Quince pairs beautifully with pork belly and pork fillet in this recipe by Agnar Sverrisson. In addition to the quince purée and quince pickle, the roast pork is served with a beautiful quince and pork sauce.
Icelandic chef Agnar Sverrisson has been raising a maelstrom at his restaurant, Texture, since 2007. Named by The Independent New Restaurant of the Year in 2007, Texture has since accumulated a Michelin star, three AA rosettes, a Catey and a Remy Martin Award.
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For the quince purée, peel, core and chop the quince and put it in a bowl with some water and the sliced lemon. In a pan, bring the water, lemon juice and sugar to a boil
2 lemons, 1 halved, 1 sliced
3 lemons, juiced
125g of caster sugar
500ml of water
Add the chopped quince to the pan and cook for 15 minutes until tender. Whiz in a blender and then pour through a muslin cloth. Season with lemon juice. Set aside until needed
For the pork and quince sauce, heat the oven to 220ºC/Gas mark 6
Put the bones in a roasting tin and roast for 30 minutes or until browned. Bring the chicken stock to a boil. Put the pork bones into the stock and cook for 45 minutes. Pour though a sieve
1kg pork bones
2l brown chicken stock
Put the stock back in the pan and add the remaining bones, cook for 45 minutes and then sieve the liquid
Fry the pork trimmings and half the button mushrooms in the oil until golden brown, add the stock, the rest of the button mushrooms and the white wine and cook for 50 minutes
2 tbsp of pomace oil
250g of button mushrooms
1kg pork trimmings
1l white wine
Pour through a sieve, whisk in the xanthan gum and season with salt, pepper, the quince purée, lemon juice and vinegar. Add the lemon zest, garlic and thyme and then sieve again
3g of xanthan gum
1/2 lemon, zested and juiced
5g of garlic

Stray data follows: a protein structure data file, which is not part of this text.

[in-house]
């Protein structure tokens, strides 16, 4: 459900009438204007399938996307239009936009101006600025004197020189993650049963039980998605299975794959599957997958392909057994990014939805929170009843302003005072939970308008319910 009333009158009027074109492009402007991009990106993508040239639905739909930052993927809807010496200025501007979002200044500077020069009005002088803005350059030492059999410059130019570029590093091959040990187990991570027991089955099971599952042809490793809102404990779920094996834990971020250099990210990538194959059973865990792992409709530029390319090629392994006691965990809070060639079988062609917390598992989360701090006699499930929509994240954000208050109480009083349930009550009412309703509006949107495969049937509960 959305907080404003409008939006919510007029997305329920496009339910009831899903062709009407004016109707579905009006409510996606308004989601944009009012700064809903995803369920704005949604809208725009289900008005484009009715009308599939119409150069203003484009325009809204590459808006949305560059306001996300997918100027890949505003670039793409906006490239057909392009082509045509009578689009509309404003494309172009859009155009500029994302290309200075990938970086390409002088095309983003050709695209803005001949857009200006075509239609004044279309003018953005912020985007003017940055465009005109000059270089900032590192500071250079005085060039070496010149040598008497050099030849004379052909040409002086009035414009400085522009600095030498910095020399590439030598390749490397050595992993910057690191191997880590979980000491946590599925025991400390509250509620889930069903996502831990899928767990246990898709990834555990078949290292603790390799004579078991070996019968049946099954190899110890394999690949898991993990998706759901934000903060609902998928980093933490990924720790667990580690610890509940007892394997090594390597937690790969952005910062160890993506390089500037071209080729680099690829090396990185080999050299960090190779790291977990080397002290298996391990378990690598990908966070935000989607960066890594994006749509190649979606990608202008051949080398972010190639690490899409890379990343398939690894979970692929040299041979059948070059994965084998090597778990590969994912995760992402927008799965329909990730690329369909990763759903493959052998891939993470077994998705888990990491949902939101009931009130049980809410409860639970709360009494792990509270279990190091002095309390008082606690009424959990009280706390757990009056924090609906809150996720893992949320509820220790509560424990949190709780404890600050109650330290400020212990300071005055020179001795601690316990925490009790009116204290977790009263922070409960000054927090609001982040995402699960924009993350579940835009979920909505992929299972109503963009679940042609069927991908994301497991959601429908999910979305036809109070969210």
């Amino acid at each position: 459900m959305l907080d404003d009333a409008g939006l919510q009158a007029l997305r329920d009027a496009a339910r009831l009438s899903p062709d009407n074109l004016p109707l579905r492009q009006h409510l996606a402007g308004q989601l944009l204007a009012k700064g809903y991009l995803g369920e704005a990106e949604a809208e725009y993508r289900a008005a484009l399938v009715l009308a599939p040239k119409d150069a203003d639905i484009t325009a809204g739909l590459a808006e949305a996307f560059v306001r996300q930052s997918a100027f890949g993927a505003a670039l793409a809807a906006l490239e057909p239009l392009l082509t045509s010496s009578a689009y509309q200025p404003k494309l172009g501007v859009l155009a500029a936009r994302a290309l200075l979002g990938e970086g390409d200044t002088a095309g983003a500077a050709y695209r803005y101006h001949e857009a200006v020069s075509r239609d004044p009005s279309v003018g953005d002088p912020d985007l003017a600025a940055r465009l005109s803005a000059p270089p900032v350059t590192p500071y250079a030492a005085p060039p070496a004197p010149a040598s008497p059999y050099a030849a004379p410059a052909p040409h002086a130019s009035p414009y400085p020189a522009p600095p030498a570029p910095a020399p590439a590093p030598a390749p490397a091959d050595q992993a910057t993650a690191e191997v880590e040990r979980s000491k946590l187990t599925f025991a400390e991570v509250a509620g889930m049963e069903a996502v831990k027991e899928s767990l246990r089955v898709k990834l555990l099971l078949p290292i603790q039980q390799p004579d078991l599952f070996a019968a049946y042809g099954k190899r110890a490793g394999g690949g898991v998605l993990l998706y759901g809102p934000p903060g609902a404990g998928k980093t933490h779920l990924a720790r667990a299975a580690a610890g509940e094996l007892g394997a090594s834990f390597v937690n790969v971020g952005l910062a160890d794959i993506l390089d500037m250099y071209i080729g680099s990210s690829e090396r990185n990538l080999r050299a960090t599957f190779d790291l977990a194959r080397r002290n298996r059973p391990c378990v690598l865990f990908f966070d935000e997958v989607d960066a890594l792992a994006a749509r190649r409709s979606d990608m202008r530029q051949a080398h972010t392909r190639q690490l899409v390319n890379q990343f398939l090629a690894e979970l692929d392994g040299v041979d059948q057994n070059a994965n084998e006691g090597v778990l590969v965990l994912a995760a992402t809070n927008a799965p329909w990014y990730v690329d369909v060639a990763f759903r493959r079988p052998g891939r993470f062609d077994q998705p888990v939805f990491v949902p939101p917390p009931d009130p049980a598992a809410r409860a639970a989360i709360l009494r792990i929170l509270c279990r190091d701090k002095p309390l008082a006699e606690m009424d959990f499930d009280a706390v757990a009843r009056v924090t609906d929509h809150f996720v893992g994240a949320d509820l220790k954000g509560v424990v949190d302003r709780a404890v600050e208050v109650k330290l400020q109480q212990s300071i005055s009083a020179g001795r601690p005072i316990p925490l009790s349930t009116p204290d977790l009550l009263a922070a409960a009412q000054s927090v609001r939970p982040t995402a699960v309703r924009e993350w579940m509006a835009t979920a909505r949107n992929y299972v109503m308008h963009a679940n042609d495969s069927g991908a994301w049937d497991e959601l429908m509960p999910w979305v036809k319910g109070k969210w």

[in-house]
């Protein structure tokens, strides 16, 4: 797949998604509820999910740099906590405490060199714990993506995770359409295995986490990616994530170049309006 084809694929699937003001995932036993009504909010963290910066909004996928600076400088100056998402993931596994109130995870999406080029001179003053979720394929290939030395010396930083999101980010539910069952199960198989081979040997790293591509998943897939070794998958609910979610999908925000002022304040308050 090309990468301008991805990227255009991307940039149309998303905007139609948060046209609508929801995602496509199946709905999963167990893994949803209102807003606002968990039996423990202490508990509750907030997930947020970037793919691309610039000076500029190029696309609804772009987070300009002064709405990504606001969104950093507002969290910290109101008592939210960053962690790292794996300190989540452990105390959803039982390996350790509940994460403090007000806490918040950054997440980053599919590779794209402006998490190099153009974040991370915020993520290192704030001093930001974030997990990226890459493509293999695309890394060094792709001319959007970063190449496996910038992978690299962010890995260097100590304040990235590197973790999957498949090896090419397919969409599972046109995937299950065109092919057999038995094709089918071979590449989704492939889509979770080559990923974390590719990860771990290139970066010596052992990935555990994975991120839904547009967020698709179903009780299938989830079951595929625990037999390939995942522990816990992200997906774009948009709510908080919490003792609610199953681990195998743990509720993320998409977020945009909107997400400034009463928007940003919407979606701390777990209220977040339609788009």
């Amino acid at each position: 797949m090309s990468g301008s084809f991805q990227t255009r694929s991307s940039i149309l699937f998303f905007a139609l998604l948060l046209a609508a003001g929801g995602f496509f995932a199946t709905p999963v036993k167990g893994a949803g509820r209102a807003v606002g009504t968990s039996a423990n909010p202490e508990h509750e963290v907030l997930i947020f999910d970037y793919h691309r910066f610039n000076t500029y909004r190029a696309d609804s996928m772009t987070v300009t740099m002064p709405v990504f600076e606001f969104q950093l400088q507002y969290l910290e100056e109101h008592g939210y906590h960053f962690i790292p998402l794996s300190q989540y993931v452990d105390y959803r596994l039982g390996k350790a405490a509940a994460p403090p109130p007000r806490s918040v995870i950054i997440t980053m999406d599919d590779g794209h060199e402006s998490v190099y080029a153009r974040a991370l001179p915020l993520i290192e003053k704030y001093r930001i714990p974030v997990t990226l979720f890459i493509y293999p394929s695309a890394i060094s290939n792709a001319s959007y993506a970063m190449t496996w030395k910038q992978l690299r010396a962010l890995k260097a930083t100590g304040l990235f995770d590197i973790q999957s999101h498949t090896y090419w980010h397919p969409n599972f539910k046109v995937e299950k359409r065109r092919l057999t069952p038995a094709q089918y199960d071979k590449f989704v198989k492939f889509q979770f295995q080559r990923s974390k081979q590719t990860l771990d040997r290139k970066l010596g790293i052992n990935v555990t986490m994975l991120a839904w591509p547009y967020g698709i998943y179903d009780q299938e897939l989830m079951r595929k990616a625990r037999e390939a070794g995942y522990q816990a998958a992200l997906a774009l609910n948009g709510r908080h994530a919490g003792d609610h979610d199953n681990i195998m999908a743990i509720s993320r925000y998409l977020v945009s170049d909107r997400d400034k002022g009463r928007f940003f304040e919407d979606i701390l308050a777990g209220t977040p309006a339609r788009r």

2g of thyme leaves
For the pickled quince, peel and core the quinces and cut into 2cm cubes. Put these into a bowl of water with the sliced lemon. Bring the water, lemon juice, sugar and vinegar to a boil
250g of sugar
20ml of Chardonnay vinegar
Add the quince dice and simmer for 3 minutes until the quince has some bite. Pour into a large tray and cool in the liquid. This will keep for up to a week
For the pork fillet, heat the oven to 240ºC/Gas mark 8
Score the skin and make sure it is completely dry. Weigh the joint. Lightly oil a roasting tin and put it in the oven to get hot. Season the pork skin with sea salt, put it in the hot tin and roast for 20 minutes
1 4-bone pork rack
1 tbsp of sea salt
3 tbsp of pomace oil
Reduce the heat to 190ºC/Gas mark 5 and roast for a further 30 minutes per 500g. Increase the heat to 240ºC/Gas mark 8 and cook for a final 10 minutes to crisp the crackling. Rest in a warm place
For the pork belly, heat the oven to 225ºC/Gas mark 9
Score the skin of the belly and make sure it is completely dry. Season it generously with salt, pushing it into the cracks in the skin. Lay it in a roasting tin and put it in the oven. Turn the oven down to 140ºC/Gas mark 1
500g of pork belly
2 tbsp of sea salt
Cook gently for 3 hours, turn the heat down to 130ºC/Gas mark 1/2 and cook for another hour. If the crackling is not crisp enough turn the heat up again to 225ºC/Gas mark 7 and cook for another 10 or 15 minutes
Rest in a warm place for 10 minutes. Remove the crackling before carving
For the cabbage, reduce the vinegar by half in a small pan. Sweat the cabbage in the duck fat and salt until tender. Add the vinegar
20ml of white wine vinegar
500g of savoy cabbage
1 tbsp of duck fat
5g of salt
To plate, blanch both the bok choi and samphire in boiling water and drain. Carve the pork belly and pork fillet. Arrange everything on a plate and dress with the sauce, pickle and purée
4 bok choi
100g of samphire
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